Mary Church: Scotland is no place to tap into trapped gas

Engineers at a UK shale fracking platform. Picture: Getty
Engineers at a UK shale fracking platform. Picture: Getty
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As conventional fossil fuel sources dry up, the industry has been developing ways of extracting gas that is trapped inside the rock formations such as shale gas, coalbed methane and tight gas. Together, they are known as unconventional gas, because of the new techniques needed to access them.

The most controversial of these techniques is hydraulic fracturing, or “fracking”, made infamous by the 2010 film “Gaslands” which showed people in Pennsylvania setting their taps on fire, and linked this to rampant gas drilling in the Marcellus Shale.

Fracking involves drilling deep in the earth and pumping a mixture of water and toxic chemicals under high pressure into the bore hole to open up fractures and ease the flow of gas for extraction.

The energy industry promotes unconventional gas as a clean source of indigenous energy, and a crucial “bridging fuel”.

Opponents of shale point to the toxic cocktail of carcinogenic and gender-bending chemicals commonly found in fracking fluid, and an increasing number of studies showing that the carbon footprint of unconventional gas could be as much as that of coal. Even if local environmental impacts could be mitigated, burning the gas will make it all but impossible to meet global climate targets.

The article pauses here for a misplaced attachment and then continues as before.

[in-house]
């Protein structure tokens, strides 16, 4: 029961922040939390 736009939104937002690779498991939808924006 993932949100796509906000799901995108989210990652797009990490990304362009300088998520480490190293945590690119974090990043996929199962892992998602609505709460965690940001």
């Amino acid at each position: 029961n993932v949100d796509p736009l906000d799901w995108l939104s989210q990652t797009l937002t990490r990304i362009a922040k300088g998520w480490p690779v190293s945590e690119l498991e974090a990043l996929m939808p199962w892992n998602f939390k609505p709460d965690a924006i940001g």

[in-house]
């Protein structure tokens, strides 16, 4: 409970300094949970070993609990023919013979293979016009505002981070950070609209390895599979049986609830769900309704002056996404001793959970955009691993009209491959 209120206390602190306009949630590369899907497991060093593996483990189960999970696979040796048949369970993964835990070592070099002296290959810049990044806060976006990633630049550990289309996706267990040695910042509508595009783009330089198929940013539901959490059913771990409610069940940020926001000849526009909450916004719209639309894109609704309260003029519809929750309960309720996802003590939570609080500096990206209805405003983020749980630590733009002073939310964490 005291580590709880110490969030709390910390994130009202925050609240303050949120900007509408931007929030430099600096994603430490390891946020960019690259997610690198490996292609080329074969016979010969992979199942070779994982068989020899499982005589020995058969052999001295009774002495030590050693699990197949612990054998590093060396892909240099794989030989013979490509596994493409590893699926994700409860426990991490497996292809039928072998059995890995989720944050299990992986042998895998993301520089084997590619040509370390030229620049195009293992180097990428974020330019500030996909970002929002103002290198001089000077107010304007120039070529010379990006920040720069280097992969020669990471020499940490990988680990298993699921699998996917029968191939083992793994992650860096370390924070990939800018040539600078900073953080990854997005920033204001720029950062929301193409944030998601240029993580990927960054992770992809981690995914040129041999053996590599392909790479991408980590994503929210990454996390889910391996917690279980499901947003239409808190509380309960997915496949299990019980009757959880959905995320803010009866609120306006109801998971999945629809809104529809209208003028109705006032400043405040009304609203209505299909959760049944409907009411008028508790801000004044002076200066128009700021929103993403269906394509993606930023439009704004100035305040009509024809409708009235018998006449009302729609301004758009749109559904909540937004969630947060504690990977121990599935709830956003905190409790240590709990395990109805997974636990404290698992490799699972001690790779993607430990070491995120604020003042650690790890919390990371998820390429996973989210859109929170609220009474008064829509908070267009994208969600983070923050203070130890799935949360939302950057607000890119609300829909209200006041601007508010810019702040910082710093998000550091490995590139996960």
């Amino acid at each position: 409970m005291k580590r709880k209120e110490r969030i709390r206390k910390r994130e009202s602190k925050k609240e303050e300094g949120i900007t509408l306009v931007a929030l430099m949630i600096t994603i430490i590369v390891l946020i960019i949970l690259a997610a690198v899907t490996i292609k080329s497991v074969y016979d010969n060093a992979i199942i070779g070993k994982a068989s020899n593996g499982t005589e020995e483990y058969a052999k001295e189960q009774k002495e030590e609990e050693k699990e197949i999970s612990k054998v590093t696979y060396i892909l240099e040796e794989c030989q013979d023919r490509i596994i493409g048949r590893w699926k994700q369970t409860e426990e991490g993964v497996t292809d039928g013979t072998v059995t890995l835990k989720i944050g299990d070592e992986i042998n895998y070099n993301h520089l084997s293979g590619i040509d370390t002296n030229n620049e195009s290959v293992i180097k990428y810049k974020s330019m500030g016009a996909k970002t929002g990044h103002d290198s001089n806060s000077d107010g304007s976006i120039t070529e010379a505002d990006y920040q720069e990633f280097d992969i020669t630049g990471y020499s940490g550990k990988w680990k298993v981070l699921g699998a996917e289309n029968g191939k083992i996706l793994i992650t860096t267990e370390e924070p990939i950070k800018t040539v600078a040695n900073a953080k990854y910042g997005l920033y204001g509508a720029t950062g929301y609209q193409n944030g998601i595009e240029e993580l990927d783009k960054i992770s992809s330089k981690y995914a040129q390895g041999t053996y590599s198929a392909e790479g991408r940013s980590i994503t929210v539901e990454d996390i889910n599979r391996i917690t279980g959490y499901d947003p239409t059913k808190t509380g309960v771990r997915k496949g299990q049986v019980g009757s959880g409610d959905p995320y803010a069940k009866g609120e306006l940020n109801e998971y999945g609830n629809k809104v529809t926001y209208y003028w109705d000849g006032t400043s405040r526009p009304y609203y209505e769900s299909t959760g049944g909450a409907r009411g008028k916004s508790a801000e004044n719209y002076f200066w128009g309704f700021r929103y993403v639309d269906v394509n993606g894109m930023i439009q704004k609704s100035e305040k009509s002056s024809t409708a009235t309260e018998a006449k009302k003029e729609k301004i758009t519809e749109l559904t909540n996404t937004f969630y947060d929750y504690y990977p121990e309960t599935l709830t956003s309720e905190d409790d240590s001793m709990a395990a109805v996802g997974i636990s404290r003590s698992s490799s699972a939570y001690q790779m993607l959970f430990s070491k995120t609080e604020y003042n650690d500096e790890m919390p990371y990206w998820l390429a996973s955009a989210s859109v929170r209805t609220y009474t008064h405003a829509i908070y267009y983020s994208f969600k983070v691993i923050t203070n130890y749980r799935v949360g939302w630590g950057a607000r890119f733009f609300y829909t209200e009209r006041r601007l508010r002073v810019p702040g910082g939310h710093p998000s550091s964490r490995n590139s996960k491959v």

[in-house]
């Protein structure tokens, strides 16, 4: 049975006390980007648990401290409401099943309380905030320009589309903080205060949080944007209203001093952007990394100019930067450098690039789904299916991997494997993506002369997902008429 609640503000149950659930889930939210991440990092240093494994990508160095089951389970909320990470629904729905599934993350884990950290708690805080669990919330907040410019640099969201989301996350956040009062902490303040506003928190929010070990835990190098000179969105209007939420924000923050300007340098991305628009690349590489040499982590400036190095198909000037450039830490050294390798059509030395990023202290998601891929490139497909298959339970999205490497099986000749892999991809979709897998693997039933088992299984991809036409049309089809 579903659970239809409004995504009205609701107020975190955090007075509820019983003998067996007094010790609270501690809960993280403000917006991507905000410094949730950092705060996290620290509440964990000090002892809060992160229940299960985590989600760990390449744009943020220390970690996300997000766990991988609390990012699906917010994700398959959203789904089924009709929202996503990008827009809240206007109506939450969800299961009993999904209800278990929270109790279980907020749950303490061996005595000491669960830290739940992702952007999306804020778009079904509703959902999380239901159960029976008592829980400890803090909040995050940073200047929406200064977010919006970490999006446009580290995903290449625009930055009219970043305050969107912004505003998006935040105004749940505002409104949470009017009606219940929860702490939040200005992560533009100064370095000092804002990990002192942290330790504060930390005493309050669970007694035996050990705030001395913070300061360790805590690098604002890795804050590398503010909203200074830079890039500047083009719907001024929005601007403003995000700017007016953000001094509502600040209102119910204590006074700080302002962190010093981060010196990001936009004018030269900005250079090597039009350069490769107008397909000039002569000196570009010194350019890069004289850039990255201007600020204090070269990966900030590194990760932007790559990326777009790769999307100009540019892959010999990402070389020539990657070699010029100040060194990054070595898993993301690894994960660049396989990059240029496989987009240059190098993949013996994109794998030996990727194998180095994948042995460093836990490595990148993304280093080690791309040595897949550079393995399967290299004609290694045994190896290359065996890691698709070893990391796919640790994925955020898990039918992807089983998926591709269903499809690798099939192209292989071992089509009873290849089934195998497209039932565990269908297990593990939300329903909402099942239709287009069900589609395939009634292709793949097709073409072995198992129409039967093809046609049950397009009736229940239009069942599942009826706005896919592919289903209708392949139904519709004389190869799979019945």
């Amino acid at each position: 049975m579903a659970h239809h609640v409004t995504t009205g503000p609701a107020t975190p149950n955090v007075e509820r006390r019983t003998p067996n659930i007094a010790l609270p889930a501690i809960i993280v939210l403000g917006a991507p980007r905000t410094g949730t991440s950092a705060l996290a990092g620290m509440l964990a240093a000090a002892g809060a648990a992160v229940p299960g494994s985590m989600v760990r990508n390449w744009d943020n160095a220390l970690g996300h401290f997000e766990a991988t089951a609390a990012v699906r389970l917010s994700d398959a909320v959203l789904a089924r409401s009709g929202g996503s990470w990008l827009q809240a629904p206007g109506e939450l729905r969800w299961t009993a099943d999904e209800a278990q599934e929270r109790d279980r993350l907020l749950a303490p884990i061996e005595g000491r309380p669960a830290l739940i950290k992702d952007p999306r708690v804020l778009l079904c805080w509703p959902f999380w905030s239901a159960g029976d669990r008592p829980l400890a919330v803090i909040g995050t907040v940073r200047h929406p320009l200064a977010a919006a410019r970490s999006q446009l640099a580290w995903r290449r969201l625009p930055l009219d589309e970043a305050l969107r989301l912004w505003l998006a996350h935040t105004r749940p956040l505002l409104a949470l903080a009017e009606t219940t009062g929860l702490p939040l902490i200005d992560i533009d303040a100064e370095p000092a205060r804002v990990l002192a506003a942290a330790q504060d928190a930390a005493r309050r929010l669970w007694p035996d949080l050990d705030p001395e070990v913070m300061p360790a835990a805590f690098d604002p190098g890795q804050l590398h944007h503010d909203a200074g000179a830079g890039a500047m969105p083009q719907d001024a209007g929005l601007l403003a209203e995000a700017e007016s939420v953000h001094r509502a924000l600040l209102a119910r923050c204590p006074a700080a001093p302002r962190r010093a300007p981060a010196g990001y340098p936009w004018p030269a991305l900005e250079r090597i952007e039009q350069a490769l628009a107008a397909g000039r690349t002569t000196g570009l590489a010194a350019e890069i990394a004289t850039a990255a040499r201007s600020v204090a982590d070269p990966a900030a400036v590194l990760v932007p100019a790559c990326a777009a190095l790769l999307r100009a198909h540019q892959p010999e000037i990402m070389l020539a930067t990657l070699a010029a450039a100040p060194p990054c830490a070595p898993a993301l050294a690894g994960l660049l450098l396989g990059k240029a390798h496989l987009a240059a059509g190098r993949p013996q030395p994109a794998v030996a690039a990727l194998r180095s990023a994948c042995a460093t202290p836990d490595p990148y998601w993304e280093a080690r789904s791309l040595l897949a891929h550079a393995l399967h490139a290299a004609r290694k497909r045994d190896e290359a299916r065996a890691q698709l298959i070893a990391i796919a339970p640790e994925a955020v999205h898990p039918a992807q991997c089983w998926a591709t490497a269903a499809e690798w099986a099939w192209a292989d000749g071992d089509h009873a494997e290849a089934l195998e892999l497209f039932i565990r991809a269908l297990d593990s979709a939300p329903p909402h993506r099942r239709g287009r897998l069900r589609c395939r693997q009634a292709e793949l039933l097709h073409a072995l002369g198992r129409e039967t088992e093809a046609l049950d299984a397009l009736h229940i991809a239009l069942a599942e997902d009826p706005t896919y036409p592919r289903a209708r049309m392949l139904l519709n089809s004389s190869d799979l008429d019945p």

The less well-known coalbed methane is also making an unwelcome impact, particularly in Australia where the industry is facing increasing opposition. Unlike shale gas, coalbed methane doesn’t always involve fracking, however extracting this kind of gas has its own distinct risks as well as those very similar to shale.

Coalbed methane is extracted by de-pressurising the seams through drilling vertically and horizontally and pumping out water to release gas. But where seams are less permeable, or as gas flow starts to decline, wells can be fracked to increase productivity. In Australia up to 40 per cent of wells are fracked.

Communities living near gas fields link extractions activities to a host of health problems including headaches, persistent rashes, nausea, joint and muscle pain and spontaneous nosebleeds. Farmers are playing a key role in the widespread “Lock the Gate” coalition because of the impact de-pressuring has on their water supplies – in fact the industry has admitted that its impossible for them to extract the gas without affecting ground water levels.

Scotland has some shale reserves, but the most immediate threat is from coalbed methane. Australian gas company Dart Energy’s flagship coalbed methane project is at Airth, near Falkirk. Still at the testing stage, the project already has 16 wells drilled, and a live planning application proposes a further 22 wells. Full field development could see over a hundred wells in less than 300 square kms.

What makes the prospect of developments like these so alarming is that most of the unconventional gas resource in Scotland is located in the most heavily populated parts of Scotland – right across the central belt, with pockets in southern Scotland too.

In New South Wales the government recently introduced a ban on any coalbed methane extraction within 2km of residential areas. Communities living near coal and shale deposits may be wondering why they aren’t being afforded the same protection.

• Mary Church is campaigns co-ordinator of Friends of the Earth Scotland